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March for Science protesters sit and stand on staircase, and hold various signs and banners. In the background is the San Francisco Embarcadero.

An open letter, signed by current and former members of the group, set off the latest round of complaints about its leadership.

On April 22, more than a million people took to the streets, in Washington, D.C., and over 600 satellite locations around the world, to march for science. But six months later, the eponymous organization behind those gatherings—March for Science (MFS)—is still struggling with many of the same issues that have troubled it since its conception.

On Monday, Aaron Huertas, the former communications lead for MFS, posted an open letter that called out the group’s leaders for creating a culture beset by miscommunication, opacity, and disorganization. “Though the organization calls itself an open, grassroots movement, it is run like a closed, hierarchical organization,” the letter says. Seven other people told The Atlantic that their experience of working with March for Science was consistent with the open letter. “I really do think everyone has the best intentions, but not everyone has the skill sets they need to run a grassroots organization,” Huertas says.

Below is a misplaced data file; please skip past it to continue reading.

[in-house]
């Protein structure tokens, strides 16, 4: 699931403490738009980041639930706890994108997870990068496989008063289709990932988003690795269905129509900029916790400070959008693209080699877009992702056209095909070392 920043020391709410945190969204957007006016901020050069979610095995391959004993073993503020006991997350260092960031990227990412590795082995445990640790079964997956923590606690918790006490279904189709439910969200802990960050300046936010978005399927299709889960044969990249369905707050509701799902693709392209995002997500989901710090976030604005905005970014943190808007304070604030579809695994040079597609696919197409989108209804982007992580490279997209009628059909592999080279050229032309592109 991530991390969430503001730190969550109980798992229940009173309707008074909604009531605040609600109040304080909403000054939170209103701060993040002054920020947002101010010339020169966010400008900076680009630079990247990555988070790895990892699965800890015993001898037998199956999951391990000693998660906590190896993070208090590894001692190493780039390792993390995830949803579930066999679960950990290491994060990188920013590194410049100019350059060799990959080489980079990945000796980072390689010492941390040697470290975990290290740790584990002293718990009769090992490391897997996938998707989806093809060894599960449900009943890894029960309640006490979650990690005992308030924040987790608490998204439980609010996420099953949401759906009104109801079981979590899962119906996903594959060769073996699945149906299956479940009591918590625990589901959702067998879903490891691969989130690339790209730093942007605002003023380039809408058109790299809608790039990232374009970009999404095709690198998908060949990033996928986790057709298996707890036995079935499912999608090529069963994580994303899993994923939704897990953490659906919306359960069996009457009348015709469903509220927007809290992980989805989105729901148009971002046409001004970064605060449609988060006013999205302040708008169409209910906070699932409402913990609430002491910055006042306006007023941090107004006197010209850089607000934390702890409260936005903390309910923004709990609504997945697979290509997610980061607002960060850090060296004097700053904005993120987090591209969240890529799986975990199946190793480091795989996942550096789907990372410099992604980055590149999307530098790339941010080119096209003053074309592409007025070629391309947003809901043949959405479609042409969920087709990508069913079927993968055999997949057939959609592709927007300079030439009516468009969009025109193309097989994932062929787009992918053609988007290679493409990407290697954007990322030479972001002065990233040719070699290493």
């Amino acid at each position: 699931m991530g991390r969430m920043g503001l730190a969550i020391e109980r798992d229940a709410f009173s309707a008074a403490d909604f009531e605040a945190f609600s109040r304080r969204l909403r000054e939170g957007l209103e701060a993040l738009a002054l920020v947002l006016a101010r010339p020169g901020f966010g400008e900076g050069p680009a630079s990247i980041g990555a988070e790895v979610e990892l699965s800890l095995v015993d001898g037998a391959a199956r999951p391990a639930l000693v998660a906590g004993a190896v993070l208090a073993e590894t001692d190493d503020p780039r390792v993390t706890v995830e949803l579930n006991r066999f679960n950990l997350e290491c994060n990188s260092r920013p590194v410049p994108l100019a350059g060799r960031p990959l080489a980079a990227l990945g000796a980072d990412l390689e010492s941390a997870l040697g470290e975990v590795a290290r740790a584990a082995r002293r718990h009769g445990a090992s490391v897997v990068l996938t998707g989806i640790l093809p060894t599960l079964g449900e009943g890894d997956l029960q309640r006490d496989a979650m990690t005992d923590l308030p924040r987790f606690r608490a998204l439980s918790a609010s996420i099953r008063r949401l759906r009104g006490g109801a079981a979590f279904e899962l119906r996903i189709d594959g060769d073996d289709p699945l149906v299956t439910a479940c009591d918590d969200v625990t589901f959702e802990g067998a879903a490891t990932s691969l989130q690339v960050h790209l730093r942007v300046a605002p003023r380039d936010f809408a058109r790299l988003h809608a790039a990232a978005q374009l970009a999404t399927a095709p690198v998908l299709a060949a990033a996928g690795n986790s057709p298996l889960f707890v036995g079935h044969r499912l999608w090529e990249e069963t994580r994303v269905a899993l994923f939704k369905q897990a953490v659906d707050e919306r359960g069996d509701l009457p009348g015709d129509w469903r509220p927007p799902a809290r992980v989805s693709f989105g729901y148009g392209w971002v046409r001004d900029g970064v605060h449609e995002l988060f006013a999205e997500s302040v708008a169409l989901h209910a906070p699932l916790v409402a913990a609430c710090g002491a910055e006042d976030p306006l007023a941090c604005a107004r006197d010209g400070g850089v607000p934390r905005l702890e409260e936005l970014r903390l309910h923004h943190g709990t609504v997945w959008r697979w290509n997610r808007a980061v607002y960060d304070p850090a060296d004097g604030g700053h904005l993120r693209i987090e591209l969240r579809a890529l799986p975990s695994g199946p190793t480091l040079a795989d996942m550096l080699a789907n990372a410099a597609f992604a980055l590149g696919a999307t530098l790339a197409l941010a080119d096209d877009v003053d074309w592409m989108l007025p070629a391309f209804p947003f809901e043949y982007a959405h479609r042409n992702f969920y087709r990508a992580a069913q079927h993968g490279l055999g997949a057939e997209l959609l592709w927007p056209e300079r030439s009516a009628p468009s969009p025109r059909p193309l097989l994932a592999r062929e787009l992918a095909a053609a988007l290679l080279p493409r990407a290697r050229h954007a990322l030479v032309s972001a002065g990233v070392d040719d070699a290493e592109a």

As an example, Angela Carpio,...